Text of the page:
Evidence-based practices (EBPs) are increasingly being implemented in large community mental health systems. Much of the research to date has focused on policy, organizational and practitioner variables that predict adoption and initial implementation of EBPs, yet understanding sustainment is crucial to facilitate a return on costly investments in EBP development. Furthermore, most studies focus on the implementation of a single EBP, limiting opportunities to examine theoretically important predictors of implementation success concerning fit between EBPs and the contexts in which they are utilized. The proposed study will examine the impact of a major policy change mandating use of EBPs and organizational context, organizational accommodation, and practitioner attitudes and adaptations as determinants of EBP sustainment in the largest public mental health system in the United States. Our primary outcomes of interest are two aspects of sustainment: practitioner-level penetration and agency and practitioner structural and intervention fidelity to EBP models.
Specific aims are as follows: (1) Characterize sustainment outcomes (Penetration, Fidelity);(2) Use mixed methods to characterize inner context factors and early implementation conditions that potentially predict EBP sustainment;(3) Identify inner context (organizational and practitioner) and early implementation conditions that determine sustainment outcomes. This project will yield new understanding of whether and how multiple EBPs can be sustained in public mental health systems undergoing a policy-driven community implementation effort. We will produce generalizable models for characterizing sustainment, including feasible and flexible measurement of fidelity across multiple EBPs. The findings will inform the development of implementation interventions to promote sustained delivery of EBPs to maximize their public health impact.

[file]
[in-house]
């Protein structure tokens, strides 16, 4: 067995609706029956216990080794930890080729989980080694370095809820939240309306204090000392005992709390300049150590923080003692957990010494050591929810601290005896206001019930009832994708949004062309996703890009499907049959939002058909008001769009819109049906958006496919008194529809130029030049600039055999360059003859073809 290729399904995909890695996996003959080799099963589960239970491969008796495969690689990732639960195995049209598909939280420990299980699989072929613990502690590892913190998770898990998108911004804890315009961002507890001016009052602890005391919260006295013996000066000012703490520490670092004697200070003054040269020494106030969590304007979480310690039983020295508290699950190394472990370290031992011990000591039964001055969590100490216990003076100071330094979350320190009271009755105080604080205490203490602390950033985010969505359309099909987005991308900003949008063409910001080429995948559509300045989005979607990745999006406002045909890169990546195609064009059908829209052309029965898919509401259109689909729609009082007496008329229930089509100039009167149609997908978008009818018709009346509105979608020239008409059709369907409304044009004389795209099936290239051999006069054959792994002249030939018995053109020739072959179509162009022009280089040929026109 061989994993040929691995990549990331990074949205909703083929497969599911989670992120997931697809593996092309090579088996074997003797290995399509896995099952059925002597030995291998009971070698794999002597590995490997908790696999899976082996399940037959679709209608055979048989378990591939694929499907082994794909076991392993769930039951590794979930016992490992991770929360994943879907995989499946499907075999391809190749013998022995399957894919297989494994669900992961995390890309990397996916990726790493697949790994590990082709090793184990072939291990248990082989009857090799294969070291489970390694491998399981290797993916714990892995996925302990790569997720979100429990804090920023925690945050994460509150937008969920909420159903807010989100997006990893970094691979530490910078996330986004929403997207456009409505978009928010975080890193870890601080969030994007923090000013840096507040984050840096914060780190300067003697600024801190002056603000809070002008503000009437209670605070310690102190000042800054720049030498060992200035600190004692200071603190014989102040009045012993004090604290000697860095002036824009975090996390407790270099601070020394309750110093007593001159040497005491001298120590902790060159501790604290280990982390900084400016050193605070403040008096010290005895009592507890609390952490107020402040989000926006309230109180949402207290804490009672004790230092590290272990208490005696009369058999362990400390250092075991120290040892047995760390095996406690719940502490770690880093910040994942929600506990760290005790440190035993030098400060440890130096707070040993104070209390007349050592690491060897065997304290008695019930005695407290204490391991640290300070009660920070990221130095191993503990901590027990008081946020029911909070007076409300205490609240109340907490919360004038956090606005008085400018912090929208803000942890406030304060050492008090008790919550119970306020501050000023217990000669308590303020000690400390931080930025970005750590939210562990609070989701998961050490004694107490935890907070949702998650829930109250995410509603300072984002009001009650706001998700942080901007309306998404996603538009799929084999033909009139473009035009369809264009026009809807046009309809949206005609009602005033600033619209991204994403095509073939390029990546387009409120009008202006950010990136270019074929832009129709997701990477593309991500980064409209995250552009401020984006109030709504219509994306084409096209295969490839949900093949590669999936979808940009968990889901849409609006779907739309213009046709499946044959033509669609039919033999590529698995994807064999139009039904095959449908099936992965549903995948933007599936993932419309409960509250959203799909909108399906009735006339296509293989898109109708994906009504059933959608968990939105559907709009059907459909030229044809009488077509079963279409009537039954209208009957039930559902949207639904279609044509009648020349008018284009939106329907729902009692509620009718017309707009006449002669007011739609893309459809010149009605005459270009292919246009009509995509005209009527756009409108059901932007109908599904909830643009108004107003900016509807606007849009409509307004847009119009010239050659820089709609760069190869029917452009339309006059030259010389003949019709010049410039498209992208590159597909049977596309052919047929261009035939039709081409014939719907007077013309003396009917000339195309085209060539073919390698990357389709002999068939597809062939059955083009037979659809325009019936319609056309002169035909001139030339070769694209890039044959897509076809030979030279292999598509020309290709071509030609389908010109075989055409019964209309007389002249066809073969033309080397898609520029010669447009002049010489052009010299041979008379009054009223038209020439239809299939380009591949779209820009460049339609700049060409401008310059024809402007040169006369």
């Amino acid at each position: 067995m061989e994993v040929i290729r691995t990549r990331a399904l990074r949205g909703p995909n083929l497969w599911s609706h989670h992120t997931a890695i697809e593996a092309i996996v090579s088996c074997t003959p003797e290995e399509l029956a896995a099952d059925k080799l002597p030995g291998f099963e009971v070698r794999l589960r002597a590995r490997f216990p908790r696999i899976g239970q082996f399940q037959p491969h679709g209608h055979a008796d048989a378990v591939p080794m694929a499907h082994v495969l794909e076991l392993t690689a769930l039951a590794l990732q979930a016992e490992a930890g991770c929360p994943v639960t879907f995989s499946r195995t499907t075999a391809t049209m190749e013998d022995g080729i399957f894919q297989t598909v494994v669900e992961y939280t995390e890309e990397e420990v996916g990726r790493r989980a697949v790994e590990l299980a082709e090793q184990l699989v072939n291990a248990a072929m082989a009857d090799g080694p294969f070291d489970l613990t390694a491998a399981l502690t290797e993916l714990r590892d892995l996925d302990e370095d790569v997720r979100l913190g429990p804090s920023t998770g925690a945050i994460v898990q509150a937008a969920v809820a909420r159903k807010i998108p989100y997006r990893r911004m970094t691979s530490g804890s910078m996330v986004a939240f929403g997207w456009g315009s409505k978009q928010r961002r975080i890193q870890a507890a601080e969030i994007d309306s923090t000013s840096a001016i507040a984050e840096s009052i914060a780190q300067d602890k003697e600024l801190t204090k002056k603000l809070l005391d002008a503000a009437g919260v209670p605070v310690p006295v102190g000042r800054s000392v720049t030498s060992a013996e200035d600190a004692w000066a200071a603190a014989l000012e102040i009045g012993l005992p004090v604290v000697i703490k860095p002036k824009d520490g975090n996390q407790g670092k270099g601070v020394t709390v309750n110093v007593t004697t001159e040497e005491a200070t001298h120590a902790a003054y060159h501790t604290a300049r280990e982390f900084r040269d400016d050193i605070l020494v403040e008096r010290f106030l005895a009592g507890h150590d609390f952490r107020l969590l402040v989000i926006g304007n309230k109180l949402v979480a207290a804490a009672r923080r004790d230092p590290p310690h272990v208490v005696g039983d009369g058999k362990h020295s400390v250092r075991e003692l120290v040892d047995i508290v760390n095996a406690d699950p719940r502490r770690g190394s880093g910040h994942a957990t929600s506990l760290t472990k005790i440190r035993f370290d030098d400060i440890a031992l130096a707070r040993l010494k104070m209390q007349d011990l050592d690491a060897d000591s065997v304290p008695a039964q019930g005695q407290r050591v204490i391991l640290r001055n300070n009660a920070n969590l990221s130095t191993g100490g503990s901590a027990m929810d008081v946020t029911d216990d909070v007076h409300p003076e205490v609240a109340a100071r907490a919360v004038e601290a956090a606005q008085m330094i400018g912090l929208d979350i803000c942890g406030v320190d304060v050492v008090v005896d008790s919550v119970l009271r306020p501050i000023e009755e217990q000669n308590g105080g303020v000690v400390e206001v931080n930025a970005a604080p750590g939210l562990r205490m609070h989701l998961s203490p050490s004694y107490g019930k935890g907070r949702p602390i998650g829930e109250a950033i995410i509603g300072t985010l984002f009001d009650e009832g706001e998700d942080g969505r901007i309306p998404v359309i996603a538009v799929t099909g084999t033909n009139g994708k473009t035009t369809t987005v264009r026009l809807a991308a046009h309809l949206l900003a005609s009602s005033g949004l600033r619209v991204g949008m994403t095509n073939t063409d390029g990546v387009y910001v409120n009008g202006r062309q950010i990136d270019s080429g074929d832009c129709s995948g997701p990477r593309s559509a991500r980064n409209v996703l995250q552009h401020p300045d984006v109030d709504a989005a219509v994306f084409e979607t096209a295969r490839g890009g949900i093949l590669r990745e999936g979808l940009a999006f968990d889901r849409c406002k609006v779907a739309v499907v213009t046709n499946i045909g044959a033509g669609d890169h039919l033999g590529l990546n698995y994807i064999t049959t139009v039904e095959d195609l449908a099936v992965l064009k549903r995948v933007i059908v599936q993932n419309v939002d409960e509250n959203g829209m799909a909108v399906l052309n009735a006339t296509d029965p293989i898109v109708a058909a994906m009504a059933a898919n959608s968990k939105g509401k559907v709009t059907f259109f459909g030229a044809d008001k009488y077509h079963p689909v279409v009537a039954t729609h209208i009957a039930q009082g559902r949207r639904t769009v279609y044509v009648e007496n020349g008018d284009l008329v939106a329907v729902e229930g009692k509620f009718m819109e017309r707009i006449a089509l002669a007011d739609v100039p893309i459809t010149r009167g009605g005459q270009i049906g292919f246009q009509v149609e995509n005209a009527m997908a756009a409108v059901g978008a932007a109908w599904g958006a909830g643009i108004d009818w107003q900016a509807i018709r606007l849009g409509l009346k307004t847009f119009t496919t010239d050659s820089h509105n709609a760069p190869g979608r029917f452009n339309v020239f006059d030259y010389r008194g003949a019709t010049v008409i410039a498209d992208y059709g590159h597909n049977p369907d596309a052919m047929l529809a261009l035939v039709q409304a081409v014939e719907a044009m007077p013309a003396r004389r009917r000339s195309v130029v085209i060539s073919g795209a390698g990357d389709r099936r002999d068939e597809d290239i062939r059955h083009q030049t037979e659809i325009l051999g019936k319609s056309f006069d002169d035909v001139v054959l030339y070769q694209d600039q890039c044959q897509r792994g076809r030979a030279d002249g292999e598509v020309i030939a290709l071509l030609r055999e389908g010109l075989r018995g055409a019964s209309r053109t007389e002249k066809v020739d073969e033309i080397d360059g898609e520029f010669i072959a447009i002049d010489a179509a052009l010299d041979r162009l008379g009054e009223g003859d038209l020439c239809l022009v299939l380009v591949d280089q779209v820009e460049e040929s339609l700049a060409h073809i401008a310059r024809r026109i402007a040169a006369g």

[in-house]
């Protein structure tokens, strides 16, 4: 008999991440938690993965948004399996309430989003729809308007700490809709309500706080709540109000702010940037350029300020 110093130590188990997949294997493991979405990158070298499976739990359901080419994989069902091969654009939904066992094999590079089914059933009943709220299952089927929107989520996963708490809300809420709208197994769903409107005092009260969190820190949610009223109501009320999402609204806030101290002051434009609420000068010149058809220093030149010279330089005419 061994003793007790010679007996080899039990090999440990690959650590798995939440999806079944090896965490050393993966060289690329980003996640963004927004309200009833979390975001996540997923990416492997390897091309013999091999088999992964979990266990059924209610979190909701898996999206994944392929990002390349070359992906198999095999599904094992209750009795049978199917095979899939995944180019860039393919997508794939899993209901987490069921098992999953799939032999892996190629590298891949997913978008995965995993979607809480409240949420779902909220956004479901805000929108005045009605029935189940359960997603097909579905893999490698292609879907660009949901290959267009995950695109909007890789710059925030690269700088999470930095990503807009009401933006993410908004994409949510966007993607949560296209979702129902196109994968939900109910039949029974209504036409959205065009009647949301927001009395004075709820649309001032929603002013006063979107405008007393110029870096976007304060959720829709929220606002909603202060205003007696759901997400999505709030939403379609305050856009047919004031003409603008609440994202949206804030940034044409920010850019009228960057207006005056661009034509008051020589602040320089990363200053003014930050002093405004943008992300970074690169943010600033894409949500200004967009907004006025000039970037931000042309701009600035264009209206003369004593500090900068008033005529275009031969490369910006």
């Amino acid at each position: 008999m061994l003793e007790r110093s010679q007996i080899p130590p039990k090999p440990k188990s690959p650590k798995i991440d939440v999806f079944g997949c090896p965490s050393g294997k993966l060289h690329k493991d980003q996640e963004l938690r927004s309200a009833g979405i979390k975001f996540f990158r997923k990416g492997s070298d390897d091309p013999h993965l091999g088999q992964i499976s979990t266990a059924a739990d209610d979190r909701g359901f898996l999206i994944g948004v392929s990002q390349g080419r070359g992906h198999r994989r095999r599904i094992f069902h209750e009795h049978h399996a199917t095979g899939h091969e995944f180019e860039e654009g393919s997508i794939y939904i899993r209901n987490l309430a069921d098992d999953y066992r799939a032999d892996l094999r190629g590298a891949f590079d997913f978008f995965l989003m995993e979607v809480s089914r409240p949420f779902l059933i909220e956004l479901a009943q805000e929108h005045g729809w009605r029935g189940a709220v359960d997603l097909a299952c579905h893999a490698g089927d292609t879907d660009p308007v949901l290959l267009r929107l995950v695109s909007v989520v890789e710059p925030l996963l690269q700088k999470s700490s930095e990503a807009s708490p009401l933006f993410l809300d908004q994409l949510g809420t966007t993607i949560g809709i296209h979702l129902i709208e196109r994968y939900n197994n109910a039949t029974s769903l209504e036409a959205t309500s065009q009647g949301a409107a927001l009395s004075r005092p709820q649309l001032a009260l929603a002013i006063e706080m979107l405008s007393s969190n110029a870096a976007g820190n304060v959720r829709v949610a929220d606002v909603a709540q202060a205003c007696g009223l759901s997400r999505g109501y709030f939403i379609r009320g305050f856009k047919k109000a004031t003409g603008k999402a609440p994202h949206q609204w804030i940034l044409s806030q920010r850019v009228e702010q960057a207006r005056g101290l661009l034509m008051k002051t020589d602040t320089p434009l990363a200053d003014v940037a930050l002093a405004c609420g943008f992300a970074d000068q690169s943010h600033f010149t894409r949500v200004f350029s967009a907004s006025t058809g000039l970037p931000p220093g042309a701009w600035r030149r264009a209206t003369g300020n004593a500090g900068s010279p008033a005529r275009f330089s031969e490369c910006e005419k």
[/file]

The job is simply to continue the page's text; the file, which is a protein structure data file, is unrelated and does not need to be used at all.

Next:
Public Health Relevance

Although there are increasing numbers of large-scale efforts to implement evidence-based practices in community service settings, many of these efforts fail or practices are not sustained after initial implementation. We will take advantage of the large-scale, fiscally mandated implementation of multiple EBPs in Los Angeles County to study determinants of key sustainment outcomes. The proposed study will inform the development of implementation interventions to promote the sustained delivery of EBPs to maximize the public health impact of community mental health services.

Agency
National Institute of Health (NIH)
Institute
National Institute of Mental Health (NIMH)
Type
Research Project (R01)
Project #
1R01MH100134-01A1
Application #
8632885
Study Section
Special Emphasis Panel (ZMH1-ERB-B (04))
Program Officer
Chambers, David A
Project Start
2014-01-01
Project End
2018-12-31
Budget Start
2014-01-01
Budget End
2014-12-31
Support Year
1
Fiscal Year
2014
Total Cost
$782,891
Indirect Cost
$163,008
Name
University of California Los Angeles
Department
Psychology
Type
Schools of Arts and Sciences
DUNS #
092530369
City
Los Angeles
State
CA
Country
United States
Zip Code
90095